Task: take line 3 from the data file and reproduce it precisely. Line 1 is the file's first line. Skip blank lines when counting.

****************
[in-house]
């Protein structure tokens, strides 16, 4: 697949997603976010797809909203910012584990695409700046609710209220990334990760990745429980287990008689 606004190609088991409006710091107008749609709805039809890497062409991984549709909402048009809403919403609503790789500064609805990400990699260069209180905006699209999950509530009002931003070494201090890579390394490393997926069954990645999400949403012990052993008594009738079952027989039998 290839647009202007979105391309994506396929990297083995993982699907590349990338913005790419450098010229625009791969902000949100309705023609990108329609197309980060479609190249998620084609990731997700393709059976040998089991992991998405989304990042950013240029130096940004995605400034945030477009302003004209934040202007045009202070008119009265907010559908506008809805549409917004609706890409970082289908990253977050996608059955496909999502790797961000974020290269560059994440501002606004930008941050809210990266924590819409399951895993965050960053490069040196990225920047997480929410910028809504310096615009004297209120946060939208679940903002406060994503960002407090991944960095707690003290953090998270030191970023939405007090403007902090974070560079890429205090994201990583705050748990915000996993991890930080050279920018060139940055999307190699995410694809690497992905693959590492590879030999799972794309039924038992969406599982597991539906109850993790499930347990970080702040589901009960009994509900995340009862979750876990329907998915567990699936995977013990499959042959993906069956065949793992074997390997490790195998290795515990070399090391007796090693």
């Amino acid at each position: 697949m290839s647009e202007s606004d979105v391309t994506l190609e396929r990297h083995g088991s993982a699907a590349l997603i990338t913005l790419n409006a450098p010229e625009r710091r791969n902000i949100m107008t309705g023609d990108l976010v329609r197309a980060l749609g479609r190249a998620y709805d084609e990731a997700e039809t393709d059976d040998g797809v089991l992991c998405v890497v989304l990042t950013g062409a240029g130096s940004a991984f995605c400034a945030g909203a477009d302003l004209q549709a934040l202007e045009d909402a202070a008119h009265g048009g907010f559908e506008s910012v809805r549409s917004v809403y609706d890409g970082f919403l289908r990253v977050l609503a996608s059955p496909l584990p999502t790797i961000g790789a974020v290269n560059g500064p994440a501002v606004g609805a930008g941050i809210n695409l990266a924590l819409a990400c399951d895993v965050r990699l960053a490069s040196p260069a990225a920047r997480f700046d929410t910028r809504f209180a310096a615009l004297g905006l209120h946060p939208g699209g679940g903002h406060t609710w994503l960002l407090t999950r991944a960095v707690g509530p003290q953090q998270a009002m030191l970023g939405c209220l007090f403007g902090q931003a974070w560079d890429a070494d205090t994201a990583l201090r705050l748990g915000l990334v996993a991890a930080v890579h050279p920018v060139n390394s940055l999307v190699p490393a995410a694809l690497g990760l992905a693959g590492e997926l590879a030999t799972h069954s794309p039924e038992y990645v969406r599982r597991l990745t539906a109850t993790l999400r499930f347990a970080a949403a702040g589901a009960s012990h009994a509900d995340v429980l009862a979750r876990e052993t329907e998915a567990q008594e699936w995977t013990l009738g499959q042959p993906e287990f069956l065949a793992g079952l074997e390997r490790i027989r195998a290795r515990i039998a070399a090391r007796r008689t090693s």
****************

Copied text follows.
């Amino acid at each position: 697949m290839s647009e202007s606004d979105v391309t994506l190609e396929r990297h083995g088991s993982a699907a590349l997603i990338t913005l790419n409006a450098p010229e625009r710091r791969n902000i949100m107008t309705g023609d990108l976010v329609r197309a980060l749609g479609r190249a998620y709805d084609e990731a997700e039809t393709d059976d040998g797809v089991l992991c998405v890497v989304l990042t950013g062409a240029g130096s940004a991984f995605c400034a945030g909203a477009d302003l004209q549709a934040l202007e045009d909402a202070a008119h009265g048009g907010f559908e506008s910012v809805r549409s917004v809403y609706d890409g970082f919403l289908r990253v977050l609503a996608s059955p496909l584990p999502t790797i961000g790789a974020v290269n560059g500064p994440a501002v606004g609805a930008g941050i809210n695409l990266a924590l819409a990400c399951d895993v965050r990699l960053a490069s040196p260069a990225a920047r997480f700046d929410t910028r809504f209180a310096a615009l004297g905006l209120h946060p939208g699209g679940g903002h406060t609710w994503l960002l407090t999950r991944a960095v707690g509530p003290q953090q998270a009002m030191l970023g939405c209220l007090f403007g902090q931003a974070w560079d890429a070494d205090t994201a990583l201090r705050l748990g915000l990334v996993a991890a930080v890579h050279p920018v060139n390394s940055l999307v190699p490393a995410a694809l690497g990760l992905a693959g590492e997926l590879a030999t799972h069954s794309p039924e038992y990645v969406r599982r597991l990745t539906a109850t993790l999400r499930f347990a970080a949403a702040g589901a009960s012990h009994a509900d995340v429980l009862a979750r876990e052993t329907e998915a567990q008594e699936w995977t013990l009738g499959q042959p993906e287990f069956l065949a793992g079952l074997e390997r490790i027989r195998a290795r515990i039998a070399a090391r007796r008689t090693s």